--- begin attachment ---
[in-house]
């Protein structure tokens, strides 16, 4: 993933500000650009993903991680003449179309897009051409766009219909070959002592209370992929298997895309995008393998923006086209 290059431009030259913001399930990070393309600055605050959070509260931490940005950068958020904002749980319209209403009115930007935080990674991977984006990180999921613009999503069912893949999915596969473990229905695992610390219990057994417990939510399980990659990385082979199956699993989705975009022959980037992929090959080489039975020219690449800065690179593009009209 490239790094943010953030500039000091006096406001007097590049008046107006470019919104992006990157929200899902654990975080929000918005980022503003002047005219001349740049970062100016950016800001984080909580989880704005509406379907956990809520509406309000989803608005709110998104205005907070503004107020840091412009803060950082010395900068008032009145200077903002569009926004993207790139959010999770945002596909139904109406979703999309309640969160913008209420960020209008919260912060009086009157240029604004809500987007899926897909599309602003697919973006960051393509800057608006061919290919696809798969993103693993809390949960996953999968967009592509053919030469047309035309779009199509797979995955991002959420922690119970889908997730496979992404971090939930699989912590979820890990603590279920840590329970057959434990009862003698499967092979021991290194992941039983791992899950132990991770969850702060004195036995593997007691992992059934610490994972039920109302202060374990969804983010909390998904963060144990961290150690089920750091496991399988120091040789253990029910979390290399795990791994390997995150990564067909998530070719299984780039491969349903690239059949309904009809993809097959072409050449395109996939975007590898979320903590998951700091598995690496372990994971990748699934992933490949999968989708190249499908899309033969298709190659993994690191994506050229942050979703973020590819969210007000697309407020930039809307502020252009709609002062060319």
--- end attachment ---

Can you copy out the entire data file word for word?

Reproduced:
[in-house]
């Protein structure tokens, strides 16, 4: 993933500000650009993903991680003449179309897009051409766009219909070959002592209370992929298997895309995008393998923006086209 290059431009030259913001399930990070393309600055605050959070509260931490940005950068958020904002749980319209209403009115930007935080990674991977984006990180999921613009999503069912893949999915596969473990229905695992610390219990057994417990939510399980990659990385082979199956699993989705975009022959980037992929090959080489039975020219690449800065690179593009009209 490239790094943010953030500039000091006096406001007097590049008046107006470019919104992006990157929200899902654990975080929000918005980022503003002047005219001349740049970062100016950016800001984080909580989880704005509406379907956990809520509406309000989803608005709110998104205005907070503004107020840091412009803060950082010395900068008032009145200077903002569009926004993207790139959010999770945002596909139904109406979703999309309640969160913008209420960020209008919260912060009086009157240029604004809500987007899926897909599309602003697919973006960051393509800057608006061919290919696809798969993103693993809390949960996953999968967009592509053919030469047309035309779009199509797979995955991002959420922690119970889908997730496979992404971090939930699989912590979820890990603590279920840590329970057959434990009862003698499967092979021991290194992941039983791992899950132990991770969850702060004195036995593997007691992992059934610490994972039920109302202060374990969804983010909390998904963060144990961290150690089920750091496991399988120091040789253990029910979390290399795990791994390997995150990564067909998530070719299984780039491969349903690239059949309904009809993809097959072409050449395109996939975007590898979320903590998951700091598995690496372990994971990748699934992933490949999968989708190249499908899309033969298709190659993994690191994506050229942050979703973020590819969210007000697309407020930039809307502020252009709609002062060319």